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Wandering Star

There in their home

ZIMBABWE | Saturday, 3 May 2014 | Views [372]

When she smiled at me for the first time, my stomach twisted and something rushed up into my throat that made me feel like I was choking. I blinked and realised my eyes were wet. Not the emotion I was hoping for.

'Shap!' she said to me, lifting her tiny charcoal hand up towards mine. Her hand was clenched and just her thumb protruded out the top, making a 'thumbs up' sign. I had heard this many times before in the townships - 'shap' was actually 'sharp', it just sounded different with a Xhosa accent. Kids used the sign and the word as a token of understanding and welcoming, almost to let you know that they approved of you being there. There in their home.

'Shap!' I said back, joning my thumb with hers. She giggled and reached up to pull on my hair. For some reason, the children loved playing with my hair. I guessed it was because it was a different colour and texture to theirs. Suddenly, there was a gaggle of them around me, tugging on my shirt, wrapping their tiny arms around my legs. I sat down to be closer to them. The little girl with the smile immediately climbed into my lap, her fingers still laced in my hair. And as I touched their skin and they touched mine, we bonded. We giggled and high fived and hugged, me and the dozen toddlers, and I felt so content I could have stayed there forever. There in their home.

But, just under the surface, that horrible feeling stood firmly in my throat, its moat in my eyes. I longed for it to leave me alone to be swept up in the happiness of the children's laughter and the beautiful innocence of their smiles. But it wouldn't. I felt desperate and anxious. I wanted nothing more than to take them all with me, to fill them with love and good food and give them the lives I felt they so deserved.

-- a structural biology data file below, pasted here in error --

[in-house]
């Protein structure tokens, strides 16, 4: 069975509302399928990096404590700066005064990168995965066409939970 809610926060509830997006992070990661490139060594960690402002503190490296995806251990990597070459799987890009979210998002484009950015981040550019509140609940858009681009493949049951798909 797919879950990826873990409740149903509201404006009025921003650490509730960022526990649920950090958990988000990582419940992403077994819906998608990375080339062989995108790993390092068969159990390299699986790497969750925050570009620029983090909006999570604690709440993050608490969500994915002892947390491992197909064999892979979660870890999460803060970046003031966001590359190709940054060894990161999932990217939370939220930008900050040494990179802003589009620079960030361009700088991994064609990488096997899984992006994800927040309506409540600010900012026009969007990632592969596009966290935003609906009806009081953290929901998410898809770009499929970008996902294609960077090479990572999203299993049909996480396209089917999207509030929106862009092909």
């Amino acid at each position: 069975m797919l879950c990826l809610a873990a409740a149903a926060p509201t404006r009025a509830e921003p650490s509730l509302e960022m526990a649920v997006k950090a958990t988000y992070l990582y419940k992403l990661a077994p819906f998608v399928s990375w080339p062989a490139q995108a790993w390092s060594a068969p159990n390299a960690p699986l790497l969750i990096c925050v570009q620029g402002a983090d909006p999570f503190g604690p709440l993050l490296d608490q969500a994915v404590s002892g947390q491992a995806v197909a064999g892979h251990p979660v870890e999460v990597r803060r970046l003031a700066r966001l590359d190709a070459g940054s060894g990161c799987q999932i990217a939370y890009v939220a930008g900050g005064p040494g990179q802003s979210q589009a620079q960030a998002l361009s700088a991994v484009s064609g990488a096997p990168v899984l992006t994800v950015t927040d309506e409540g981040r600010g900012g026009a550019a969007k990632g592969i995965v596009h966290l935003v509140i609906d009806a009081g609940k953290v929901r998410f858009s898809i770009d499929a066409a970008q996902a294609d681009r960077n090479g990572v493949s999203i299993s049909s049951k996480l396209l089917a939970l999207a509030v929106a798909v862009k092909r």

Music started to play from outside the school and almost on cue, they all jumped up. Singing along to the tune, they shook their bums, stamped their feet and clapped in unison. The teachers came in, leading the dance and the energy elevated to an infectious level. Soon, the music could hardly be heard as the little voices drowned out the melody. Before I had time to decline, I was shaking my bum too, trying as best I could to keep up with the amazing rhythm of the kids. I was useless - out of time and absolutely clueless as to what move came next!

The little girl came over and held my hand. We danced together for a while, spinning and twisting, stamping and wiggling. She looked up at me and smiled again and I felt something shift inside me. My throat opened and my eyes dried. Lifting our arms for the chorus, I looked around at the colourful menagerie and realised that there really was no sadness here, only hope. There in their home, I too, was in mine.

 

Tags: africa, community, education, giving, hope, receiving

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